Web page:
On a quarterly basis we bring together top talent from the HR, L&D and OD fields to share their knowledge and experience with their peers in a safe and welcoming environment. At the last Head Resourcing HR Leadership Forum, kindly hosted for us by The University of Edinburgh, we were joined by Get the Gen who shared their insights, research and advice on engaging young talent and creating the right conditions for our multi- generational workforces to thrive.
We thought we’d summarise five key takeaways for you:
1. Consider the data fully
It’s important to explore beyond the ‘sound bites’ which can often stereotype a generation. Whilst there are commonalities within a generation, in terms of needs and expectations, there can also be differences across cultures. Much of the data we have is only at a national level or from countries in Europe/North America/Australia/NZ.
2. This isn’t anything new? Or is it?
There have always been ‘generational differences’, either perceived or otherwise and we’ve always had a workforce made up of several generations. However, for the first time ever, we can have up to five generations within our workforce at the same time. This brings with it a significant challenge from a Diversity, Equity and Inclusion perspective. Get the Gen research has found that;
“age and experience diversity isn’t ‘championed or campaigned for’ as much as other aspects of this landscape, and instead employers expect age and experience to come and grow through their organisation naturally.”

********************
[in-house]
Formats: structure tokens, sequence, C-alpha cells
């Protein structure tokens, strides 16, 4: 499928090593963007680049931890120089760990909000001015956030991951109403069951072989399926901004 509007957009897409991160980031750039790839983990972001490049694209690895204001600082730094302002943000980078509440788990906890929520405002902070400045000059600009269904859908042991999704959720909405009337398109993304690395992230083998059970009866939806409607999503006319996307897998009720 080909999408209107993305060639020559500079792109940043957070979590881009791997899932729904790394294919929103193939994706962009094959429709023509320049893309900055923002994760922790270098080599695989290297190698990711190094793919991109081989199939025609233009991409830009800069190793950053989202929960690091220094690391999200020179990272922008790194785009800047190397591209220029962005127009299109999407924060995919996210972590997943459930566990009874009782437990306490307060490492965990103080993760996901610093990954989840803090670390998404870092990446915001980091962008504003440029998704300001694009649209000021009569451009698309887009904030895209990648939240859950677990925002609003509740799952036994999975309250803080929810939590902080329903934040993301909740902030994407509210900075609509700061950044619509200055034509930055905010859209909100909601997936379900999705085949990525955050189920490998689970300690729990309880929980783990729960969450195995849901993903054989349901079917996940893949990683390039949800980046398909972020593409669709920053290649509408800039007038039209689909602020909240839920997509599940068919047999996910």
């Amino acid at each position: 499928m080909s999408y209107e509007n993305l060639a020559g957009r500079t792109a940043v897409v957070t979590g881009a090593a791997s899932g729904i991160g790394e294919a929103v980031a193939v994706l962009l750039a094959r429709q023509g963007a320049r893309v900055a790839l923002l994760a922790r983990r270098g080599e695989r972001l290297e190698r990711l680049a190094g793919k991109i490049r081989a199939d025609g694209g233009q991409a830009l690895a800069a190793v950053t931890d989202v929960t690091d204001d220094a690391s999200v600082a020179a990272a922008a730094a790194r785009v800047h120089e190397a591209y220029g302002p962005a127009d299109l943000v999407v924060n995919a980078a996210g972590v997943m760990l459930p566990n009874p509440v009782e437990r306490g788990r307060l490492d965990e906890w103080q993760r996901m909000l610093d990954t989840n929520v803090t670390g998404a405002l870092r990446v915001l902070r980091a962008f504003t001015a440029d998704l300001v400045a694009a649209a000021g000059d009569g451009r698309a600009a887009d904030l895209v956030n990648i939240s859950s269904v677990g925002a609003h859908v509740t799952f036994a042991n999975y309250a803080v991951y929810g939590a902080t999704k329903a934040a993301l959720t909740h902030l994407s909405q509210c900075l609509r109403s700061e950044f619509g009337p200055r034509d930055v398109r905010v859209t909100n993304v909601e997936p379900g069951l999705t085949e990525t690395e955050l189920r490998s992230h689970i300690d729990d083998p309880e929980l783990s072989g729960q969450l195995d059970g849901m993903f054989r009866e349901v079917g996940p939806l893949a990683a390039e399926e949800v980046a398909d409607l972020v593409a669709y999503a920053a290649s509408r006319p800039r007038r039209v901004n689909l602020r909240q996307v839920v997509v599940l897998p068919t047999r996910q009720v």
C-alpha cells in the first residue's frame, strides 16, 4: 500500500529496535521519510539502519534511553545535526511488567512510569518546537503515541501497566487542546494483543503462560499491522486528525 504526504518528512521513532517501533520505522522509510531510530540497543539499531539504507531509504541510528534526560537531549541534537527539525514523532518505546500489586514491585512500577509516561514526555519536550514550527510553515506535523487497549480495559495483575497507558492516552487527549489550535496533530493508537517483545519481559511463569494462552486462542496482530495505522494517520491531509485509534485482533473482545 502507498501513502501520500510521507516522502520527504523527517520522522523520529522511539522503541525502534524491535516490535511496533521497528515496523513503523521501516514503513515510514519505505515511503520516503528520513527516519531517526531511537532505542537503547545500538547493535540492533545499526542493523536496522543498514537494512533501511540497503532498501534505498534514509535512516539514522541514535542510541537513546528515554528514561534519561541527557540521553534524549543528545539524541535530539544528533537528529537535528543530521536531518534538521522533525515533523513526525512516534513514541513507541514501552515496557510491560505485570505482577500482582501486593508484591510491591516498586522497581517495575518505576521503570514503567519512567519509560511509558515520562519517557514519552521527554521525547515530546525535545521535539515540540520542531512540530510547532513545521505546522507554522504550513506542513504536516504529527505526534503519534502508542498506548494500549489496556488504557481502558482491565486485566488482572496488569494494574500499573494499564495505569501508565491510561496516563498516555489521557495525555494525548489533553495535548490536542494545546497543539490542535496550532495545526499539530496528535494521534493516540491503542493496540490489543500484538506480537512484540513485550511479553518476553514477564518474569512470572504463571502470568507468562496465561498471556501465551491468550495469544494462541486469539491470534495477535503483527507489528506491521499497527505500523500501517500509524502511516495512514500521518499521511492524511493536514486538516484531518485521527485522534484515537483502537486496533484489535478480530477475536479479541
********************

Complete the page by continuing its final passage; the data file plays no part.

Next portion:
3. Lived experiences
Considering what significant events take place in the formative years for any generation can help us to develop more of an understanding (e.g. it’s often quoted that Gen Z’s are less resilient than other generations, however it could be that Boomers and Gen X’s are simply judging them against standards that are no longer considered the norm.)
4. The personal touch
Although Gen Z are the first generation in the workplace that has never been ‘offline’, research shows that they value the human elements of work (e.g. Rainmaker Thinking surveyed over 4,000 Gen Z’s who said that “supportive leadership” and “positive relationships at work” were the two most important factors to consider in a job and a study by Kronos showed that 34% of Gen Z expect senior leadership to be accessible and available for learning and feedback). Again, technology has meant that this generation has grown up with perceived ‘full access’ to the lives of famous icons and role models via social media, so this transparency and openness may also be expected from leaders in other areas of their lives.
5. What EVERYONE needs
Through their research, Get the Gen have reminded us of the key conditions required for everyone to thrive and these incorporate: trust, psychological safety, connections and relationships, recognition, giving and receiving feedback, purpose in our work, realistic expectations and an opportunity to grow our skills.
Ultimately, each of us can take responsibility to help create the right conditions to be productive and effective at work. A great place to start is seeking a baseline understanding of the perspectives, beliefs and needs of our colleagues.
Our HR Leadership Forum series welcomes HR, L&D and OD leaders, in an informal, relaxed setting to discuss and debate topics important to our organisations. Our next event will be hosted by STV on Thursday 7th September and our topic will be: The rise of artificial intelligence at work. We will be joined by guest speaker, David Milne, Head of Digital and Cross Platform, STV News.
If you’d like to find out more, please reach out to Sarah Prasad, Senior HR Business Partner: email@example.com